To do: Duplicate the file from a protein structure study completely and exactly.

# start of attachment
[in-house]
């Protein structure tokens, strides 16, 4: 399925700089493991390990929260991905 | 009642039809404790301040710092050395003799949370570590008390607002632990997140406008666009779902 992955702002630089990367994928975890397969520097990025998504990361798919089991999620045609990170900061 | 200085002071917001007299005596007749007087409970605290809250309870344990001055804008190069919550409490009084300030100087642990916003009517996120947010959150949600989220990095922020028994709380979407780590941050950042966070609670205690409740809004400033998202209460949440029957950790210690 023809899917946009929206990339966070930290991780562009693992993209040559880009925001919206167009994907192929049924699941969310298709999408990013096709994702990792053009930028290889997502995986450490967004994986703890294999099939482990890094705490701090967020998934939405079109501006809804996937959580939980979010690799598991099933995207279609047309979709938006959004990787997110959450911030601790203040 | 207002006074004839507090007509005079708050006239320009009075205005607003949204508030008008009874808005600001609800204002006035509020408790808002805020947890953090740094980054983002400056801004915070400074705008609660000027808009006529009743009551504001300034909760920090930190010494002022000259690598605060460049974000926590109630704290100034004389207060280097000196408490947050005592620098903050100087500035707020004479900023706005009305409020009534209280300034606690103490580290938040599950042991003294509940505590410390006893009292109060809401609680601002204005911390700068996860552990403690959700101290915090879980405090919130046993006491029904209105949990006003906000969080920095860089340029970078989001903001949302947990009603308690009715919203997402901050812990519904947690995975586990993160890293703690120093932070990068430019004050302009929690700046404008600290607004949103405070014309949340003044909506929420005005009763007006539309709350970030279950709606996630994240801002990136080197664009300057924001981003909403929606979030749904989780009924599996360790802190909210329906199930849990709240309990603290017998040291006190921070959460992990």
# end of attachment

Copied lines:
[in-house]
């Protein structure tokens, strides 16, 4: 399925700089493991390990929260991905 | 009642039809404790301040710092050395003799949370570590008390607002632990997140406008666009779902 992955702002630089990367994928975890397969520097990025998504990361798919089991999620045609990170900061 | 200085002071917001007299005596007749007087409970605290809250309870344990001055804008190069919550409490009084300030100087642990916003009517996120947010959150949600989220990095922020028994709380979407780590941050950042966070609670205690409740809004400033998202209460949440029957950790210690 023809899917946009929206990339966070930290991780562009693992993209040559880009925001919206167009994907192929049924699941969310298709999408990013096709994702990792053009930028290889997502995986450490967004994986703890294999099939482990890094705490701090967020998934939405079109501006809804996937959580939980979010690799598991099933995207279609047309979709938006959004990787997110959450911030601790203040 | 207002006074004839507090007509005079708050006239320009009075205005607003949204508030008008009874808005600001609800204002006035509020408790808002805020947890953090740094980054983002400056801004915070400074705008609660000027808009006529009743009551504001300034909760920090930190010494002022000259690598605060460049974000926590109630704290100034004389207060280097000196408490947050005592620098903050100087500035707020004479900023706005009305409020009534209280300034606690103490580290938040599950042991003294509940505590410390006893009292109060809401609680601002204005911390700068996860552990403690959700101290915090879980405090919130046993006491029904209105949990006003906000969080920095860089340029970078989001903001949302947990009603308690009715919203997402901050812990519904947690995975586990993160890293703690120093932070990068430019004050302009929690700046404008600290607004949103405070014309949340003044909506929420005005009763007006539309709350970030279950709606996630994240801002990136080197664009300057924001981003909403929606979030749904989780009924599996360790802190909210329906199930849990709240309990603290017998040291006190921070959460992990």